Wednesday, July 18, 2007

Chinese Confession I – The Countdown and a Salty Situation

Does anyone remember what it was like to be a little kid on Christmas Eve? All of the excitement and anticipation for the following day – and the prospect of all of those presents, food, and fun – made it completely impossible to sleep? For hours you would just lay there in bed, knowing that the limited efforts to go to sleep were completely in vain. You couldn’t possibly sleep if you wanted to, or even if you had to. If you do, then you might have an idea of what I’m going through right now, though to a relatively minor extent – a state that is getting progressively more agonizing with each passing day.

I finally updated my myspace profile. I added a countdown. I don’t really like this particular one because it merely counts down to 12:01am on August 28th. My plane doesn’t take off until around 6:30am. That a difference of 6 ½ hours. That’s an eternity in my book.

I updated my facebook profile. I added a countdown there. I like this one. It counts down the days, hours, minutes, and seconds until 6:30am on August 28th. Such an acute attention to a detail even as slight as the seconds on a timer should indicate how ridiculously anxious I am to leave. If you click on it, it runs in real time. I also added a map of the earth with all of the places I’ve lived (red), visited (blue), and want to visit (green). My red zones feature Colorado, France and (I practically blocked this one from my memory) Utah. Right now China is a big green mass in the middle of Asia. I can’t wait until I can turn it red.

The fact that I’m going to China in just over a month is still just a bit past the horizon. I’m already wondering what kind of ridiculous, cultural, linguistic, or even cooking mistakes I’m going to make. Will it be like when I was in France? I have several memories that I can now look back upon and laugh, especially the very first meal I ate in my very first apartment there.

When I arrived in France, everything was new, despite the fact that things were actually decades or even centuries old. Manosque, a tiny town nestled in the Alps just northwest of the Riviera, was the first place I would live. I felt like such a foreigner. The language was different, the city was different, the surroundings were different, the weather was different, even the air smelled different. But I kept my chin up; I was excited. For so long I had been dreaming of going to a far away land, some place beyond the known and even understood.

And I was hungry. Very, very hungry. I arrived at my apartment and met my colleague, Seth, with whom I would spend the next 2 ½ months – the person who would have the biggest impact on my entire two years in France as he helped me cope and adjust. He was nice enough to offer to make dinner for me, which was rather fortunate because I was only capable of making ramen and peanut butter sandwiches – two items that, incidentally, are virtually impossible to make in a country without ramen or peanut butter. Oh yeah, I also was quite good at making Jello, but that literally is impossible to find in France. Since I was incapable of making anything, he volunteered to whip up some spaghetti for me. I sat there, still in awe and slight culture shock at the prospect of twenty two more months in such a foreign place. We chatted casually as he boiled the noodles and mixed up some sauce.

Once the spaghetti was ready, I dished up and began to eat. Of course, a good plate of spaghetti is hardly complete without any parmesan cheese. Fortunately for me, there was a familiar, cylindrical container sitting there in the middle of table, which I recognized instantaneously as being parmesan cheese. I twisted the cap and pour it all over my spaghetti. I really do love parmesan cheese, so I made sure I got plenty of it. Finally satisfied, I set it down and began to eat.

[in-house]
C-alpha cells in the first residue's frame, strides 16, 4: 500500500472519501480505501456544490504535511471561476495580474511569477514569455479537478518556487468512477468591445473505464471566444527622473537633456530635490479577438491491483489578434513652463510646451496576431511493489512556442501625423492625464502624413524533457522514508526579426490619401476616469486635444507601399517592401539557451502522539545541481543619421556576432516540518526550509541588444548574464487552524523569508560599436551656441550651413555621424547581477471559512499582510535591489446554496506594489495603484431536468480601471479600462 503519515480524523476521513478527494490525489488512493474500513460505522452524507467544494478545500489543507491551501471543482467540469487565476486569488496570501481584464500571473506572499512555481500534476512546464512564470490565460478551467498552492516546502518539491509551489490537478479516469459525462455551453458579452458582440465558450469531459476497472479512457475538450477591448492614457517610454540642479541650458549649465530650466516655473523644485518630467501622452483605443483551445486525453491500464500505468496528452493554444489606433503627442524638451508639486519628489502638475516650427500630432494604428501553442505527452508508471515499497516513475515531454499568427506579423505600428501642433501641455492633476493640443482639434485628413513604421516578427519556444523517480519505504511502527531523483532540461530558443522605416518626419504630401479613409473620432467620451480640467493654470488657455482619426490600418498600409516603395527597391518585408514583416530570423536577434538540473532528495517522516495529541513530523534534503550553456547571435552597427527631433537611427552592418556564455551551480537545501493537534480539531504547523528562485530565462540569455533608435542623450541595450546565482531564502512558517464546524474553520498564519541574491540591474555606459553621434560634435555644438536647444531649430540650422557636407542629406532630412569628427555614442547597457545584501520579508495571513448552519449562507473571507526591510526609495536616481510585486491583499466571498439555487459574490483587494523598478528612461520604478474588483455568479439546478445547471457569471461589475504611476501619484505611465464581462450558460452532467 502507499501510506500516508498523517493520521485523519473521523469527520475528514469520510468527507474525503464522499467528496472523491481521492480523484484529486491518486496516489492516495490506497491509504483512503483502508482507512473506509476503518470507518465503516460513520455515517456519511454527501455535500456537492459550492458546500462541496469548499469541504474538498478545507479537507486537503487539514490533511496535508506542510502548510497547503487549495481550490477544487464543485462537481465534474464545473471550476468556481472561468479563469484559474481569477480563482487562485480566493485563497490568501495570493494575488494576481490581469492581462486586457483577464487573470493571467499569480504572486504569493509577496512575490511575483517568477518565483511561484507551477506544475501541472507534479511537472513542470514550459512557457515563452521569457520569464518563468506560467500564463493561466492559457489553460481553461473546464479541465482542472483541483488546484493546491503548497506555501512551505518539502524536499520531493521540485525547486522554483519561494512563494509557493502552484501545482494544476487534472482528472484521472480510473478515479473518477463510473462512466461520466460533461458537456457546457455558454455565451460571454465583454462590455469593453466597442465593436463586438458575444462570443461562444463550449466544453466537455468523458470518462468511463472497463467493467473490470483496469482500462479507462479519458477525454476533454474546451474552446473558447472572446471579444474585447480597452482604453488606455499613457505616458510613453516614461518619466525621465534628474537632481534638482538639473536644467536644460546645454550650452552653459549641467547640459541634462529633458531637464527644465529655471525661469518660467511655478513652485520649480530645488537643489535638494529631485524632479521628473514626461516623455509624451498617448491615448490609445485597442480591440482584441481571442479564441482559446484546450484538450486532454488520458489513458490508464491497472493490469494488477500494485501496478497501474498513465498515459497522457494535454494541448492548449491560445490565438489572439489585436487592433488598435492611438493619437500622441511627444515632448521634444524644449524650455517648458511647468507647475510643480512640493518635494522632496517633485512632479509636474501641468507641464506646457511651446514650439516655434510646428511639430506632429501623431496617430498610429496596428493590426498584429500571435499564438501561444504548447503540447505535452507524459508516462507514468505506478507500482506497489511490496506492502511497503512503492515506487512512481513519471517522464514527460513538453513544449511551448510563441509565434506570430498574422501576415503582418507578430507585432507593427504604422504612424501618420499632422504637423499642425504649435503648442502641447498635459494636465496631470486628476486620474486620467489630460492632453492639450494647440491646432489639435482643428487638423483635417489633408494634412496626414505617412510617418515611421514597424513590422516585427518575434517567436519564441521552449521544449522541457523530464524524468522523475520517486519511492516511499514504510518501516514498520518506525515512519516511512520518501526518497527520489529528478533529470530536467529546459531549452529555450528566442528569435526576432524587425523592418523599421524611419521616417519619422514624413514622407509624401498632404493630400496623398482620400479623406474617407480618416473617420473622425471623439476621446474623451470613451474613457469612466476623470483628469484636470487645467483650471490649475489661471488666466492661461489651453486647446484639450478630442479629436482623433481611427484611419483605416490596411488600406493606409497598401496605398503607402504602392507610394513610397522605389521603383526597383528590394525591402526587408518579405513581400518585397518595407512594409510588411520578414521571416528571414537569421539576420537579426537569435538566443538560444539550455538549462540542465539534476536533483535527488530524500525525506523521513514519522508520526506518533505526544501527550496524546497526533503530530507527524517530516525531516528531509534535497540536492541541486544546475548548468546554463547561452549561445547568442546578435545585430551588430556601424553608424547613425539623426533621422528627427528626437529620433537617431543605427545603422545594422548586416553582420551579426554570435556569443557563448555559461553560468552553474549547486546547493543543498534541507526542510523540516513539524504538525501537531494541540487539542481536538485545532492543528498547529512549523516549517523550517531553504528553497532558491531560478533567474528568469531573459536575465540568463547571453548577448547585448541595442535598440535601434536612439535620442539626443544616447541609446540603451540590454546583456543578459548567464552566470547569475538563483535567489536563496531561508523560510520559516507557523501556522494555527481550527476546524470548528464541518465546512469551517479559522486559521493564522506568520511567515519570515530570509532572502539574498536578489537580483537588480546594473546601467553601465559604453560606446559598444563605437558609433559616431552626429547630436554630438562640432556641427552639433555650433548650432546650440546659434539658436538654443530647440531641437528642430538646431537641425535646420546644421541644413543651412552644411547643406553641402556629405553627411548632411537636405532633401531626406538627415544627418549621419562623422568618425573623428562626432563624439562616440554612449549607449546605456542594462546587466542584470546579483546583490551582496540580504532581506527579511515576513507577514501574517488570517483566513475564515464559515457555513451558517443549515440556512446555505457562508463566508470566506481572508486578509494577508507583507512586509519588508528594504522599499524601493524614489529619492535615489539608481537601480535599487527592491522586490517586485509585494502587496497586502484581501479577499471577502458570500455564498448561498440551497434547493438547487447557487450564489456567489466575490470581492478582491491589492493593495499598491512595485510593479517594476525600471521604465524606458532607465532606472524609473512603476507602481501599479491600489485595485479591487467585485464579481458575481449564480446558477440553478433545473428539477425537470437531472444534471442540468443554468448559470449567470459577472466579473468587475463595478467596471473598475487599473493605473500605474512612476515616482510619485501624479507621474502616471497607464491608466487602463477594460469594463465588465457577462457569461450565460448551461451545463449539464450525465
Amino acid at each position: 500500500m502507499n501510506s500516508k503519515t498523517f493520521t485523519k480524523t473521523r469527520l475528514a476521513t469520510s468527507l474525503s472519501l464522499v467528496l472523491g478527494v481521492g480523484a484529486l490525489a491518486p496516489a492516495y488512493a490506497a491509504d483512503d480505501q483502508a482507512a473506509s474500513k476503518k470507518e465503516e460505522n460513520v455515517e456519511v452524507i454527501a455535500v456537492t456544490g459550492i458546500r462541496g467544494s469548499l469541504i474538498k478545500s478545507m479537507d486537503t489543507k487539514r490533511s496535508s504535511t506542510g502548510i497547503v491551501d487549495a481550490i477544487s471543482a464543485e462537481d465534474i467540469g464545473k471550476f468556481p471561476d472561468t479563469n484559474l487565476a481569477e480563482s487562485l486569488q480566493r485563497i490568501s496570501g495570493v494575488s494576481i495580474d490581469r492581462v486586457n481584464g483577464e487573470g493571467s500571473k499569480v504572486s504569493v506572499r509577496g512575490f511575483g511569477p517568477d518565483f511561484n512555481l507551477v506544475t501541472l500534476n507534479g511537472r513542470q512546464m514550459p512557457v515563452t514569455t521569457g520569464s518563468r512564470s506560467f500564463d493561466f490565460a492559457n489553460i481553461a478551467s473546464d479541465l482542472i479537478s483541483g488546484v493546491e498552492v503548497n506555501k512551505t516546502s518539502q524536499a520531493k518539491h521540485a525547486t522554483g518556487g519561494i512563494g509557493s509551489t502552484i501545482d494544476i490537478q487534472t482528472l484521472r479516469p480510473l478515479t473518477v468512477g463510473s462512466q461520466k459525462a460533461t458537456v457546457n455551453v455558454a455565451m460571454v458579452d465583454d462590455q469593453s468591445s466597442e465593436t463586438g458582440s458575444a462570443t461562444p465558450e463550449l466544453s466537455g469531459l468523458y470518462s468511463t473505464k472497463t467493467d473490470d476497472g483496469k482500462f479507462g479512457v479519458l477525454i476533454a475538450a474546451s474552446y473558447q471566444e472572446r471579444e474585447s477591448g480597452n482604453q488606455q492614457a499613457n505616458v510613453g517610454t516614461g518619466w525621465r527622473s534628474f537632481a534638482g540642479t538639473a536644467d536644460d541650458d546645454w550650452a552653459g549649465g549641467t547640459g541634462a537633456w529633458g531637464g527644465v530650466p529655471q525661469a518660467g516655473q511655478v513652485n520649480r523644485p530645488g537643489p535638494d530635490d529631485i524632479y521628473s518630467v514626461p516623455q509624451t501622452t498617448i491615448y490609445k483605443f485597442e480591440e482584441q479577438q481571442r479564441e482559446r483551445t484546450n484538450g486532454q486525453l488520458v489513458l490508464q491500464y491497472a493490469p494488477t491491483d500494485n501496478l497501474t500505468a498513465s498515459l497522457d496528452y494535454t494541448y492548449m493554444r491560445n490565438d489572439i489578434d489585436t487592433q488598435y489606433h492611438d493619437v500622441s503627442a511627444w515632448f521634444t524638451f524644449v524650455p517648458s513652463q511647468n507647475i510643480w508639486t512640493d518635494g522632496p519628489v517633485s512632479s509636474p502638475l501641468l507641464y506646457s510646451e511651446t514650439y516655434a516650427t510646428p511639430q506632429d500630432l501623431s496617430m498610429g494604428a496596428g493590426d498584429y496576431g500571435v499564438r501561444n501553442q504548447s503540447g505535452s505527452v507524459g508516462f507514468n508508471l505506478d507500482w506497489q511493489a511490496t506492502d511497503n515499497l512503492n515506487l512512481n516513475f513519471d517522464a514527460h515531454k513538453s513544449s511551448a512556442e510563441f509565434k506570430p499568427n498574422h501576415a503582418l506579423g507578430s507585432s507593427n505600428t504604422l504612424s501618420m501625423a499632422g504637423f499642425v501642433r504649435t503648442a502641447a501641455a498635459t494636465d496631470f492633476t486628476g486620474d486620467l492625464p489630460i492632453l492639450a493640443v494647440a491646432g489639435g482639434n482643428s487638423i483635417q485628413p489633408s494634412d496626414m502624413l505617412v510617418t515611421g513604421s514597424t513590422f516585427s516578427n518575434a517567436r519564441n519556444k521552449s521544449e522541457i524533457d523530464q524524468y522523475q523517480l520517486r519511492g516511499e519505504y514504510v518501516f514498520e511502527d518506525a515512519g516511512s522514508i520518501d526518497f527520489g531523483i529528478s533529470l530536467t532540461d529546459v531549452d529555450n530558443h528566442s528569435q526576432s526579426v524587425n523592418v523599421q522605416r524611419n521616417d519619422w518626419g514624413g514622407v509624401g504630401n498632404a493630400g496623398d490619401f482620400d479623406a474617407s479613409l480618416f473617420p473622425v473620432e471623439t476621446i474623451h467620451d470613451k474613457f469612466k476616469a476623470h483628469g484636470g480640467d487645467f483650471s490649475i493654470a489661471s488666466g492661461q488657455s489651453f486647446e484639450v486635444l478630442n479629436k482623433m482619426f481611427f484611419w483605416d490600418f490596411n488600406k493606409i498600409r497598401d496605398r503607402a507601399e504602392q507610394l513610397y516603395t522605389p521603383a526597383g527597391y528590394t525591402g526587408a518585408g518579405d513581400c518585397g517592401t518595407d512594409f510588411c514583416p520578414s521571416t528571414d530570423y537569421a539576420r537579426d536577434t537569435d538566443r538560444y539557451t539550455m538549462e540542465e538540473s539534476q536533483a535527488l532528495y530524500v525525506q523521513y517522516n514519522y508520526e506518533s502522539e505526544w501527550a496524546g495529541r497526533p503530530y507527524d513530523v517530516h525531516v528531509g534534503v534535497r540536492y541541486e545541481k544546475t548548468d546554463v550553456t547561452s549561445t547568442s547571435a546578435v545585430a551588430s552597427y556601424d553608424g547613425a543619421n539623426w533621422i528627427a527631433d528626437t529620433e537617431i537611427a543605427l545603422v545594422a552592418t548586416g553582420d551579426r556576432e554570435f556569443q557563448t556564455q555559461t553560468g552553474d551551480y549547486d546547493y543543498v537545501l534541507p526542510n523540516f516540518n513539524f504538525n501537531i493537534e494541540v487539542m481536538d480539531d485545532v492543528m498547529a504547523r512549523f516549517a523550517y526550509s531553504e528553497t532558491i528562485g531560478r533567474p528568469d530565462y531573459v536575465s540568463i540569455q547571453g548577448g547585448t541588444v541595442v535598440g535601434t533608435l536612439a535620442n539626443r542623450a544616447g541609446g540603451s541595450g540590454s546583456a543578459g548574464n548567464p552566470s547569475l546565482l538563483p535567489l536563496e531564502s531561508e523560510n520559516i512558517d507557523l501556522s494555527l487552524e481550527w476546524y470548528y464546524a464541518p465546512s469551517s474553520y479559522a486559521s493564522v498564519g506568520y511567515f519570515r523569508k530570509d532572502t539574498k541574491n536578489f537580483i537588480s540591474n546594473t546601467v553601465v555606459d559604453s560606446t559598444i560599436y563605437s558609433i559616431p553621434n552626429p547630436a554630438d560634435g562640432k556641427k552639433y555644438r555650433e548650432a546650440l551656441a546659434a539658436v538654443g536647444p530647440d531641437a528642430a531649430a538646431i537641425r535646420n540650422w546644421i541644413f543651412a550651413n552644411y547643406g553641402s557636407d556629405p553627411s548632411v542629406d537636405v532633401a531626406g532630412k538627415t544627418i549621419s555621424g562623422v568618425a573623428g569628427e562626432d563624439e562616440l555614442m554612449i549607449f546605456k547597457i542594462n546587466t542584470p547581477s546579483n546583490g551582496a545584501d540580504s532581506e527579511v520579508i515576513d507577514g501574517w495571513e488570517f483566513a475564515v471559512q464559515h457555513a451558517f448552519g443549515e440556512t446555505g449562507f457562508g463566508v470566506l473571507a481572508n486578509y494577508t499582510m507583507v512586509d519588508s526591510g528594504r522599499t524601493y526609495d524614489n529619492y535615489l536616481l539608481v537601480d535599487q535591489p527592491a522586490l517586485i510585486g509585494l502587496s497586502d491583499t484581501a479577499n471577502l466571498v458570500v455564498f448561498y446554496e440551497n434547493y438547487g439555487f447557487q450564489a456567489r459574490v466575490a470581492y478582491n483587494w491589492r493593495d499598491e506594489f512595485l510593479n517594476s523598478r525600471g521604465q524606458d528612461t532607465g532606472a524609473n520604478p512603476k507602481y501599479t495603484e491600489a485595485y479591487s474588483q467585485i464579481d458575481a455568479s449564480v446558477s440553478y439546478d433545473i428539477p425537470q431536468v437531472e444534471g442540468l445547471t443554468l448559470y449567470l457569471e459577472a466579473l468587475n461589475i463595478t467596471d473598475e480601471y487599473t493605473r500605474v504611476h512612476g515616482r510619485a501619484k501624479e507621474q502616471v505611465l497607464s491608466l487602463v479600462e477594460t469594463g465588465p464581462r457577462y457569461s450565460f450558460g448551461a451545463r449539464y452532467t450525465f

I took a bite, and chewed it without paying much attention. My mind was racing with all of the things I was being exposed to. I took another bite, my mind still racing. I took a third bite, and something seemed to awake me from my state of mental surrealism.

“Wow, this spaghetti is salty!” I thought to myself. I forced myself to swallow the bite, and looked down at my plate.

“Should I take another bite? Should I say something? I just met this guy. How is he going to take it if I complain that his spaghetti is too salty?” I thought to myself. By no means do I want to get things off on a bad foot. What was I to do?

Finally, without much more thought, I casually said, “This spaghetti is a bit salty.”

As I looked up at him standing by the stove, he grinned somewhat awkwardly and responded saying, “Yeah, you put a lot of salt on that.”

“Salt?” I replied, turning to the container of parmesan cheese set before me. I turned it slightly and saw, for the first time, the image of a blue whale that would be all too familiar in the future, with the titled “Baleine” and “sel” on it.

My French was terrible. I had no idea what “Baleine” was, nor did I have any idea what “Sel” was. For all I knew, it was a brand of parmesan cheese. How wrong I was.

“Ohhhh.” I said. “I thought that was parmesan cheese!” So there I sat, in a moment of awkward silence, staring at my beyond-excessively salty spaghetti.

“You don’t have to finish eating it if you don’t want to. I don’t want you getting sick.” he said.

Fortunately, we promptly laughed about the whole strange situation. As I am a terribly unobservant person, I didn’t notice the very strange look that was on his face as he watched me dump gobs and gobs of salt all over my spaghetti. He didn’t want to say anything for fear that I might freak out and scream, “Okay! So I like salt! Is that such a big deal?!”